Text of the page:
Feeds

Oops! Mobile masters of universe forget mobiles make phone calls

LTE finally finds a Voice

Top three mobile application threats

The strangest of all press releases slid out quietly at Mobile World Congress two weeks ago. The GSMA informed us of a new initiative to set the standard for voice calls on 4G mobile networks.

GSMA VoLTE initiative trumpets a "single implementation for voice", covering roaming, fallback to older networks when LTE is not available, and other standard features of a voice protocol. But um, wasn’t LTE thrashed out years ago? Did they really forget that 4G LTE mobile phones might actually be used for... phone calls?

Apparently so. A source close to the standards process explained to us how:

"Everyone thought everyone else was doing it, so nobody did it," he confirms. "Without a voice protocol no LTE phone user could reach any other LTE phone user."

LTE is the all-data, all-IP network successor to 3G, due for deployment in only a couple of years time, and specifications were first thrashed out five years ago. But this entailed resolving physical and link issues down in Layer 1 and Layer 2 of the network stack. Voice was always just another application. Someone would get around to specifying it sooner or later, except nobody did.

The omission caused alarm amongst operators last year, since they still receive 80 per cent of revenue from voice and text. Eventually OneVoice, backed by Nokia, AT&T, Voda and Verizon was chosen over a rival spec called Volga, backed by Alcatel, the Koreans, and T-Mobile.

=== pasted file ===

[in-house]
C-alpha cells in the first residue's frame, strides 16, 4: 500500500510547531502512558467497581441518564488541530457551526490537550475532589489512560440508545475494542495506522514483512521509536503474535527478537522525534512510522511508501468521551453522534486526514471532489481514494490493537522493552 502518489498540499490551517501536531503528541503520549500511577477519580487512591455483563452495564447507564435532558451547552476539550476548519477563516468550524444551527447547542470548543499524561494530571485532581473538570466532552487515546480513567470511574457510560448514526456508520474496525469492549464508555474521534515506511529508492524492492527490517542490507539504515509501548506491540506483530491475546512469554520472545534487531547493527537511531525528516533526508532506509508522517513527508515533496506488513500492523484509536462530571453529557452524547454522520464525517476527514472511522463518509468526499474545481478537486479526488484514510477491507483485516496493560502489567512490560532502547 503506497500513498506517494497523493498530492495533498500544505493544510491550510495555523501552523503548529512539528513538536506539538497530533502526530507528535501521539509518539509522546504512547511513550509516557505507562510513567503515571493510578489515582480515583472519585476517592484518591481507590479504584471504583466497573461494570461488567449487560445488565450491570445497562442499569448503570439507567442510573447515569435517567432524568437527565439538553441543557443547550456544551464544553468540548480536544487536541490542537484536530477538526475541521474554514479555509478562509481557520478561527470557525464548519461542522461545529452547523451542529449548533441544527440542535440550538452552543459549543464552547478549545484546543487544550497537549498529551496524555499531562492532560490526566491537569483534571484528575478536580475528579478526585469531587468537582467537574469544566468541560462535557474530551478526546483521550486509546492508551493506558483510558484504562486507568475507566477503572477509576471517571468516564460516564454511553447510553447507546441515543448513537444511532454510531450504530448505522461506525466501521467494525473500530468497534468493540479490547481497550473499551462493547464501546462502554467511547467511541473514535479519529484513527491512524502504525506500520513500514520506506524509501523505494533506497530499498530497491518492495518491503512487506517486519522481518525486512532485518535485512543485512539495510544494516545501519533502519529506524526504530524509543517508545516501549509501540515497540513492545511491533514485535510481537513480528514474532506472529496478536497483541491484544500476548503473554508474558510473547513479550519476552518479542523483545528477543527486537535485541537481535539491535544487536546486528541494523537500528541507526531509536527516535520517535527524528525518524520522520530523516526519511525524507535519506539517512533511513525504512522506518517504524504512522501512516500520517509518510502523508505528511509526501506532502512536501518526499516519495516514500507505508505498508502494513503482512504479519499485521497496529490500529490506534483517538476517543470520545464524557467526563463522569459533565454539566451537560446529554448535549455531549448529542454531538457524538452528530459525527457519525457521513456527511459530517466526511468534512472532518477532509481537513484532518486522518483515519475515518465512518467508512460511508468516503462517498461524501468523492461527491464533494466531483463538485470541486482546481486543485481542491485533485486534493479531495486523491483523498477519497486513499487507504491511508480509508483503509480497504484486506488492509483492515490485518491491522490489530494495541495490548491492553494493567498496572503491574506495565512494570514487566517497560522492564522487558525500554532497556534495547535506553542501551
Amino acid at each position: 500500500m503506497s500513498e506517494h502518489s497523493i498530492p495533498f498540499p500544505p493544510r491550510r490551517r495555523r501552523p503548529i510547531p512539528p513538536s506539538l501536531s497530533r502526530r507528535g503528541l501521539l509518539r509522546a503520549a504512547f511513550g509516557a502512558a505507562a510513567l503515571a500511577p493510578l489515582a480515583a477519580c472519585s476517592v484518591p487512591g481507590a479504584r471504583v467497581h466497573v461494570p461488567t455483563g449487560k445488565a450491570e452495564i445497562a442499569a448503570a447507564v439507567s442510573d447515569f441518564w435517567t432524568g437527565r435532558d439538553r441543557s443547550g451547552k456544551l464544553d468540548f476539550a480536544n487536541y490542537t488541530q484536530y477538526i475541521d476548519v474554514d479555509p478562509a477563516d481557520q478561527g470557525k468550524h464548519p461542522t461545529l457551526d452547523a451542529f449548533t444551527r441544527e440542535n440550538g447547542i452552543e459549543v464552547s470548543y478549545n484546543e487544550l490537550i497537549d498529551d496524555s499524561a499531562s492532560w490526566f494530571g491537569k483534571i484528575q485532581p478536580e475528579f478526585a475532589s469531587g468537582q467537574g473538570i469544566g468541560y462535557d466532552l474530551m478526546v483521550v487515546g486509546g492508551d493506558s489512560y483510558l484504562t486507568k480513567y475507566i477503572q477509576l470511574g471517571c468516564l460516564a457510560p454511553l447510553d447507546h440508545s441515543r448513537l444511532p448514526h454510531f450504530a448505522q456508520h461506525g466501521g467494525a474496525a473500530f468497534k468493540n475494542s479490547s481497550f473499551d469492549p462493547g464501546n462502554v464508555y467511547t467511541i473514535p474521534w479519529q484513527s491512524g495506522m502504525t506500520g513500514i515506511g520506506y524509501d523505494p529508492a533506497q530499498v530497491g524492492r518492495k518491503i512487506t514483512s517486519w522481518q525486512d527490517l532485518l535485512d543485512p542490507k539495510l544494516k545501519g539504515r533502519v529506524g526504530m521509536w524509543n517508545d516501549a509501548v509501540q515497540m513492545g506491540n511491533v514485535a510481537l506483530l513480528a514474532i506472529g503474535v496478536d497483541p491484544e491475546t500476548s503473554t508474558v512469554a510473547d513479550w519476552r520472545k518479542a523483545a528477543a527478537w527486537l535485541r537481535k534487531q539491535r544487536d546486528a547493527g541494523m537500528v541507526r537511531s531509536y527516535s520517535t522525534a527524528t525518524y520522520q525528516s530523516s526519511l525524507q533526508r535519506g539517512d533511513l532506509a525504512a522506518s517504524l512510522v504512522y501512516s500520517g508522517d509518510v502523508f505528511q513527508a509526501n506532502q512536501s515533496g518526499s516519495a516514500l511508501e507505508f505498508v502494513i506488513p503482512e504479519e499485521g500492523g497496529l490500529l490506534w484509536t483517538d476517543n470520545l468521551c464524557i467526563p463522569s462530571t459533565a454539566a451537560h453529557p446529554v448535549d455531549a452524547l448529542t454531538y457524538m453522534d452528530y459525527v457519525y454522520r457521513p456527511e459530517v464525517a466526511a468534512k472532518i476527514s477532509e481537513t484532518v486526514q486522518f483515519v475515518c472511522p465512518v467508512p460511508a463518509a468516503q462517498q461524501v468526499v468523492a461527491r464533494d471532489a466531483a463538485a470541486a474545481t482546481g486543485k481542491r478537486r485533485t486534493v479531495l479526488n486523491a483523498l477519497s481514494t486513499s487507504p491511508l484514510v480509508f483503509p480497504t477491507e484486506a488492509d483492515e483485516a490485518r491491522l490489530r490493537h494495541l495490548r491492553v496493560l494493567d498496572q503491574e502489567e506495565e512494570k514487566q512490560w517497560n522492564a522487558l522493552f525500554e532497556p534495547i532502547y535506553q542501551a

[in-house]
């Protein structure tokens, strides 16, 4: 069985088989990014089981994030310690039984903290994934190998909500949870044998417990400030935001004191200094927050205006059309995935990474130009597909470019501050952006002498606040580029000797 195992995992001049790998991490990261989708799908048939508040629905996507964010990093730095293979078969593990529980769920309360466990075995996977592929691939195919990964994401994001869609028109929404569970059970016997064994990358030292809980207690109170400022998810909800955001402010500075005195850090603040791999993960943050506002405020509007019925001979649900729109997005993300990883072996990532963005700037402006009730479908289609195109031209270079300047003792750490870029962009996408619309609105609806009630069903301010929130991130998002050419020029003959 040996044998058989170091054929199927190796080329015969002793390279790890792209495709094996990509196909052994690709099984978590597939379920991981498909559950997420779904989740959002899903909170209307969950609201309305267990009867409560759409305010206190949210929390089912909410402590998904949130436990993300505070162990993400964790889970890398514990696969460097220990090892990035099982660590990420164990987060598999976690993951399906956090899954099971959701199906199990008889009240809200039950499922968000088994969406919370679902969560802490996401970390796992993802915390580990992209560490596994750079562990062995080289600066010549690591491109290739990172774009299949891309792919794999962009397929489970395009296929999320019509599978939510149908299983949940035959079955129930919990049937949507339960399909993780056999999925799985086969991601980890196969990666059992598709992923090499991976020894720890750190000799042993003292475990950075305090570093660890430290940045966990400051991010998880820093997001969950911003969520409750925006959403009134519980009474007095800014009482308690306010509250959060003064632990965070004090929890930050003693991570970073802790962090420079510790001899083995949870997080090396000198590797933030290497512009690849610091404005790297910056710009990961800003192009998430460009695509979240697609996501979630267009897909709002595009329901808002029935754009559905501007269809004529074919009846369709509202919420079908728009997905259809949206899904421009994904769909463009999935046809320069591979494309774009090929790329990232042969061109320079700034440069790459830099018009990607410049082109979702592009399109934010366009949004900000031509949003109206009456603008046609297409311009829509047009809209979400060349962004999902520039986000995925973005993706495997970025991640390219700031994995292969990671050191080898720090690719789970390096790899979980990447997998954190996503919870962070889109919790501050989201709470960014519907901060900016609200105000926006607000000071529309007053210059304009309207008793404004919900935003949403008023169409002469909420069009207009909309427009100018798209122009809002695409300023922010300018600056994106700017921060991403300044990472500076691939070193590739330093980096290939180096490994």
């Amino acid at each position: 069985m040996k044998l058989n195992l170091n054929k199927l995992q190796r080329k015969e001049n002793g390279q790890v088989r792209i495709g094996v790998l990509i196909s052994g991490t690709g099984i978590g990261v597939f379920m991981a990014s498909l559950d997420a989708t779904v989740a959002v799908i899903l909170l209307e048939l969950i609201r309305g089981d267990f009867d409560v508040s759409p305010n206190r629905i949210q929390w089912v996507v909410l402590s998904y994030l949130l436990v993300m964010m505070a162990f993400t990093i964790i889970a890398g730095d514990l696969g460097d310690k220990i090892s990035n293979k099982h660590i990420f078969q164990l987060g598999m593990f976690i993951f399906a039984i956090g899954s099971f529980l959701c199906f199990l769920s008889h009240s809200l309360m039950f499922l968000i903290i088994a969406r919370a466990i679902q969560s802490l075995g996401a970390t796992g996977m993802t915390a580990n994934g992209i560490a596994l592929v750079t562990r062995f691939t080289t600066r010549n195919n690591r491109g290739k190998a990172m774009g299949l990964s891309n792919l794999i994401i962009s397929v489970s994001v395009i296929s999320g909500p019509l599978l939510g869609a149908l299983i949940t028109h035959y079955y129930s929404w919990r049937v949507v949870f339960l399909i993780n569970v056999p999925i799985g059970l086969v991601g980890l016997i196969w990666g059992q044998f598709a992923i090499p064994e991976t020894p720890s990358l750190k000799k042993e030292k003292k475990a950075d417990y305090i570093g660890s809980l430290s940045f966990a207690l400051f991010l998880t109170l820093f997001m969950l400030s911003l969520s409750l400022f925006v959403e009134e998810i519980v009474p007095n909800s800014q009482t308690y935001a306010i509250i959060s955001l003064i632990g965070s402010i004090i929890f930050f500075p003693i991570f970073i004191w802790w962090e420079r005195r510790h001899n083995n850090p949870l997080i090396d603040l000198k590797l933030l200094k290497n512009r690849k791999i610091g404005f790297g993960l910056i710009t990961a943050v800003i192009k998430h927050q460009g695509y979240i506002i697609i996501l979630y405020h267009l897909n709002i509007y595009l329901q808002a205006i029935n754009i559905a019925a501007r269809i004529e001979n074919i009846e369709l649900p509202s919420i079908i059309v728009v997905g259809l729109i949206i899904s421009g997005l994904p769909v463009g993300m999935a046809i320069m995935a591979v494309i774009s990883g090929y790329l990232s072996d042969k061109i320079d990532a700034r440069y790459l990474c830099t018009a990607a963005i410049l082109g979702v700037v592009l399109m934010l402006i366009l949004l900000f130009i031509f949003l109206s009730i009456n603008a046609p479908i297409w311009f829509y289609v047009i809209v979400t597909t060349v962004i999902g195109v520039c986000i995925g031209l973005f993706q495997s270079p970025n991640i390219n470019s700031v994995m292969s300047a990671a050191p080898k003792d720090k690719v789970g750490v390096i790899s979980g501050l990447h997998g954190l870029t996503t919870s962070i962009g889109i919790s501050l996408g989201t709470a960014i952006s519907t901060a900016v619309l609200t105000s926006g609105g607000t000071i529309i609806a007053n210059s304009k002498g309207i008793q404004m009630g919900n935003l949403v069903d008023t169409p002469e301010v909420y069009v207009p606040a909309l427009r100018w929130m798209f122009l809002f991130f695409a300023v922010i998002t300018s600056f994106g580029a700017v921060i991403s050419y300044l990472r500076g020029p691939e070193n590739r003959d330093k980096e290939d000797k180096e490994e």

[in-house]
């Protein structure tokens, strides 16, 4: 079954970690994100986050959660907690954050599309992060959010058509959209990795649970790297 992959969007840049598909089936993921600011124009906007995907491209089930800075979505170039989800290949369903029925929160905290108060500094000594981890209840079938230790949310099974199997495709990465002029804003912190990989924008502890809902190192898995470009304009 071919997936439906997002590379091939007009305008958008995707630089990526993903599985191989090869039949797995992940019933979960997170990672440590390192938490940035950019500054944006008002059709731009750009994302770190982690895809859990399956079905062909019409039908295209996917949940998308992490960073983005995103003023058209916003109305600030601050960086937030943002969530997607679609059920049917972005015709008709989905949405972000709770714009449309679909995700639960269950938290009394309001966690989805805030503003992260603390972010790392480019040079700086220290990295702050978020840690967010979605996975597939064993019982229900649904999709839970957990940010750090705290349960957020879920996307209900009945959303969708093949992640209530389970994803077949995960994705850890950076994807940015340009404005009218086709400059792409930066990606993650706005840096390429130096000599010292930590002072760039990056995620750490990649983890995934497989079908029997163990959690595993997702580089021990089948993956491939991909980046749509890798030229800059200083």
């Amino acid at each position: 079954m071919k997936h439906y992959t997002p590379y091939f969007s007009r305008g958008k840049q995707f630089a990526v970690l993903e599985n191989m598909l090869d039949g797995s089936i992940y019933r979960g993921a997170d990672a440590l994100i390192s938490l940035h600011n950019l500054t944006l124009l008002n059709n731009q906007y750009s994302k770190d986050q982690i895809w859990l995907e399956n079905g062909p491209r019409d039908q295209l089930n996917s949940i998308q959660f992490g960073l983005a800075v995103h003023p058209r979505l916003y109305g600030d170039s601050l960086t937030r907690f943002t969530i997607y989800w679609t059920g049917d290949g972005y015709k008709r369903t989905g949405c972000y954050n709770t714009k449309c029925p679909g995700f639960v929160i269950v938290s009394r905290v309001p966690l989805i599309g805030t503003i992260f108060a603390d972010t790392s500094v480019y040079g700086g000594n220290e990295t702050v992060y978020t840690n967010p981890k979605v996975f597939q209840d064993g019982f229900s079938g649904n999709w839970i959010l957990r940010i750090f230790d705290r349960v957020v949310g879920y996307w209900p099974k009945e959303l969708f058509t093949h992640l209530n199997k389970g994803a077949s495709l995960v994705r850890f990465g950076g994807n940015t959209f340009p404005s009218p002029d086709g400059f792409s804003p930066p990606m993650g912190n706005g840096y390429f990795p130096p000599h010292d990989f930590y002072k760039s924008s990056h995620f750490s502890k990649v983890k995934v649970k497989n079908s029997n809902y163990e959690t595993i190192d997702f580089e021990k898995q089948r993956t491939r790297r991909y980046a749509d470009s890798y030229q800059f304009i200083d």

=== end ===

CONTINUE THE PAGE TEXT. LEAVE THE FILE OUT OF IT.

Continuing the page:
You’re probably thinking that any old SIP client will work on LTE, and you’d be correct. But most punters expect a phone to make calls out of the box, and most never use it for anything except voice and text. For the operators to leave voice as a free for all for Skype would mean they already considered themselves dumb bit pipes.

So it's a case of better LTE than never. Now, how’s that 4G text spec coming along? ®

Bootnote

To see the 4G roadmaps in context, see our definitive 8-page guide.

Combat fraud and increase customer satisfaction

More from The Register

next story
Virgin Media so, so SORRY for turning spam fire-hose on its punters
Hundreds of emails flood inboxes thanks to gaffe
A black box for your SUITCASE: Now your lost luggage can phone home – quite literally
Breakfast in London, lunch in NYC, and your clothes in Peru
AT&T threatens to pull out of FCC wireless auctions over purchase limits
Company wants ability to buy more spectrum space in auction
Turnbull leaves Australia's broadband blackspots in the dark
New Statement of Expectations to NBN Co offers get-out clauses for blackspot builds
Facebook claims 100 MEEELLION active users in India
Who needs China when you've got the next billion in your sights?
Facebook splats in-app chat, whacks brats into crack yakety-yak app
Jibber-jabbering addicts turfed out just as Zuck warned
Google looks to LTE and Wi-Fi to help it lube YouTube tubes
Bandwidth hogger needs tube embiggenment if it's to succeed
prev story

Whitepapers

Securing web applications made simple and scalable
In this whitepaper learn how automated security testing can provide a simple and scalable way to protect your web applications.
3 Big data security analytics techniques
Applying these Big Data security analytics techniques can help you make your business safer by detecting attacks early, before significant damage is done.
The benefits of software based PBX
Why you should break free from your proprietary PBX and how to leverage your existing server hardware.
Top three mobile application threats
Learn about three of the top mobile application security threats facing businesses today and recommendations on how to mitigate the risk.
Combat fraud and increase customer satisfaction
Based on their experience using HP ArcSight Enterprise Security Manager for IT security operations, Finansbank moved to HP ArcSight ESM for fraud management.